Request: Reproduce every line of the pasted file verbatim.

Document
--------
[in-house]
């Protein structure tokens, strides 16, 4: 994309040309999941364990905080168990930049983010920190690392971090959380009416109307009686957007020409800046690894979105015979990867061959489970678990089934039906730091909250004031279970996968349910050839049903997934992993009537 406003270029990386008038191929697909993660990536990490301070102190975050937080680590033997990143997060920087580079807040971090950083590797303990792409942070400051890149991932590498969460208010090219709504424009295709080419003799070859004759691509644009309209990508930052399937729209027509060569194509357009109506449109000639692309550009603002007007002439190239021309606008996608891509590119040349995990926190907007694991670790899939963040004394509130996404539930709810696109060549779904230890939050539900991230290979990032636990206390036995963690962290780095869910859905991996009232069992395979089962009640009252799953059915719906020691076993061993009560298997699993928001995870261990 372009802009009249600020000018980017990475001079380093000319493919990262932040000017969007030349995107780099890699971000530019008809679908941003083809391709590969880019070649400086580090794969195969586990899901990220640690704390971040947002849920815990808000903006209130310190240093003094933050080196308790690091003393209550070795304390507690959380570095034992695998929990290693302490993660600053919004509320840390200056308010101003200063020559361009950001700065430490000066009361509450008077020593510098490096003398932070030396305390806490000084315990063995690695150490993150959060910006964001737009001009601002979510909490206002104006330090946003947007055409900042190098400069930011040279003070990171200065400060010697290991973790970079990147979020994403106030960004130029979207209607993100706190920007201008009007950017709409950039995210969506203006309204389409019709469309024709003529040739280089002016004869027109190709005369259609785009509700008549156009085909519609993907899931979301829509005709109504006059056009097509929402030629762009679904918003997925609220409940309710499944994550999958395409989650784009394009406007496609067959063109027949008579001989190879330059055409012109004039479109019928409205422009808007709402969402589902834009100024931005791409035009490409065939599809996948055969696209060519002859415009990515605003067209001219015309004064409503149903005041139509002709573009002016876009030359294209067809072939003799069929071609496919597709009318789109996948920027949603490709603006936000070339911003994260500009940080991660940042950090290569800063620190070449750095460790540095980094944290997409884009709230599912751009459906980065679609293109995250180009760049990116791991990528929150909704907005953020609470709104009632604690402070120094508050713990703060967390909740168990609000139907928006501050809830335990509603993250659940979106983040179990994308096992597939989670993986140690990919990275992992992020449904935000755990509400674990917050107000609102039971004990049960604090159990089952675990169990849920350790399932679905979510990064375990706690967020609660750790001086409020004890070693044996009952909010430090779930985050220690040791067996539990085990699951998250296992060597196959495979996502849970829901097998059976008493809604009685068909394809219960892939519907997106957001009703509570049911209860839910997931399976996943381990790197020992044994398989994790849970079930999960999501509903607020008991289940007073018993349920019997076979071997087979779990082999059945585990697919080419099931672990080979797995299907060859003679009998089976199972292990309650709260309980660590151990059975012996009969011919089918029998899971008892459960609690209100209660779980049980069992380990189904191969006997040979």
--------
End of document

[in-house]
């Protein structure tokens, strides 16, 4: 994309040309999941364990905080168990930049983010920190690392971090959380009416109307009686957007020409800046690894979105015979990867061959489970678990089934039906730091909250004031279970996968349910050839049903997934992993009537 406003270029990386008038191929697909993660990536990490301070102190975050937080680590033997990143997060920087580079807040971090950083590797303990792409942070400051890149991932590498969460208010090219709504424009295709080419003799070859004759691509644009309209990508930052399937729209027509060569194509357009109506449109000639692309550009603002007007002439190239021309606008996608891509590119040349995990926190907007694991670790899939963040004394509130996404539930709810696109060549779904230890939050539900991230290979990032636990206390036995963690962290780095869910859905991996009232069992395979089962009640009252799953059915719906020691076993061993009560298997699993928001995870261990 372009802009009249600020000018980017990475001079380093000319493919990262932040000017969007030349995107780099890699971000530019008809679908941003083809391709590969880019070649400086580090794969195969586990899901990220640690704390971040947002849920815990808000903006209130310190240093003094933050080196308790690091003393209550070795304390507690959380570095034992695998929990290693302490993660600053919004509320840390200056308010101003200063020559361009950001700065430490000066009361509450008077020593510098490096003398932070030396305390806490000084315990063995690695150490993150959060910006964001737009001009601002979510909490206002104006330090946003947007055409900042190098400069930011040279003070990171200065400060010697290991973790970079990147979020994403106030960004130029979207209607993100706190920007201008009007950017709409950039995210969506203006309204389409019709469309024709003529040739280089002016004869027109190709005369259609785009509700008549156009085909519609993907899931979301829509005709109504006059056009097509929402030629762009679904918003997925609220409940309710499944994550999958395409989650784009394009406007496609067959063109027949008579001989190879330059055409012109004039479109019928409205422009808007709402969402589902834009100024931005791409035009490409065939599809996948055969696209060519002859415009990515605003067209001219015309004064409503149903005041139509002709573009002016876009030359294209067809072939003799069929071609496919597709009318789109996948920027949603490709603006936000070339911003994260500009940080991660940042950090290569800063620190070449750095460790540095980094944290997409884009709230599912751009459906980065679609293109995250180009760049990116791991990528929150909704907005953020609470709104009632604690402070120094508050713990703060967390909740168990609000139907928006501050809830335990509603993250659940979106983040179990994308096992597939989670993986140690990919990275992992992020449904935000755990509400674990917050107000609102039971004990049960604090159990089952675990169990849920350790399932679905979510990064375990706690967020609660750790001086409020004890070693044996009952909010430090779930985050220690040791067996539990085990699951998250296992060597196959495979996502849970829901097998059976008493809604009685068909394809219960892939519907997106957001009703509570049911209860839910997931399976996943381990790197020992044994398989994790849970079930999960999501509903607020008991289940007073018993349920019997076979071997087979779990082999059945585990697919080419099931672990080979797995299907060859003679009998089976199972292990309650709260309980660590151990059975012996009969011919089918029998899971008892459960609690209100209660779980049980069992380990189904191969006997040979």